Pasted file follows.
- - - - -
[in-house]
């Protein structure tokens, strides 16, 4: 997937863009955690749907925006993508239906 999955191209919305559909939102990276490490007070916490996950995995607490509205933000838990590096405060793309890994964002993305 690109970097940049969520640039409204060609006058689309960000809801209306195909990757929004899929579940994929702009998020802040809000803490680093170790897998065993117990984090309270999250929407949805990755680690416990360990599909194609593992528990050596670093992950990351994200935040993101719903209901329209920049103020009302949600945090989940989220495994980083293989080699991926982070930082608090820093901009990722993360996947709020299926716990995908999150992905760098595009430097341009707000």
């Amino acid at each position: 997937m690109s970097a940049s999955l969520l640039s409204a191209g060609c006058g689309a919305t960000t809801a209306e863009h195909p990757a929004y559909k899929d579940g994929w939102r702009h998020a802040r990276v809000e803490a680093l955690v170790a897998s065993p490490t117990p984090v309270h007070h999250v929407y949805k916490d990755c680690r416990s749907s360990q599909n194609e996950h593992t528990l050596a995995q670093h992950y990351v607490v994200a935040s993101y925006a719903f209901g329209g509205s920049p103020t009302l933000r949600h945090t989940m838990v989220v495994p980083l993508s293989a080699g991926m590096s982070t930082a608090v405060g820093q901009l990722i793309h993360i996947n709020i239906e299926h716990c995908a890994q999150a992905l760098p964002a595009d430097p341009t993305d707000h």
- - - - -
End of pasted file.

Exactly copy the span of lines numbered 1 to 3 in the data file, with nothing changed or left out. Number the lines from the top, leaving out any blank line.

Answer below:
[in-house]
């Protein structure tokens, strides 16, 4: 997937863009955690749907925006993508239906 999955191209919305559909939102990276490490007070916490996950995995607490509205933000838990590096405060793309890994964002993305 690109970097940049969520640039409204060609006058689309960000809801209306195909990757929004899929579940994929702009998020802040809000803490680093170790897998065993117990984090309270999250929407949805990755680690416990360990599909194609593992528990050596670093992950990351994200935040993101719903209901329209920049103020009302949600945090989940989220495994980083293989080699991926982070930082608090820093901009990722993360996947709020299926716990995908999150992905760098595009430097341009707000």
């Amino acid at each position: 997937m690109s970097a940049s999955l969520l640039s409204a191209g060609c006058g689309a919305t960000t809801a209306e863009h195909p990757a929004y559909k899929d579940g994929w939102r702009h998020a802040r990276v809000e803490a680093l955690v170790a897998s065993p490490t117990p984090v309270h007070h999250v929407y949805k916490d990755c680690r416990s749907s360990q599909n194609e996950h593992t528990l050596a995995q670093h992950y990351v607490v994200a935040s993101y925006a719903f209901g329209g509205s920049p103020t009302l933000r949600h945090t989940m838990v989220v495994p980083l993508s293989a080699g991926m590096s982070t930082a608090v405060g820093q901009l990722i793309h993360i996947n709020i239906e299926h716990c995908a890994q999150a992905l760098p964002a595009d430097p341009t993305d707000h």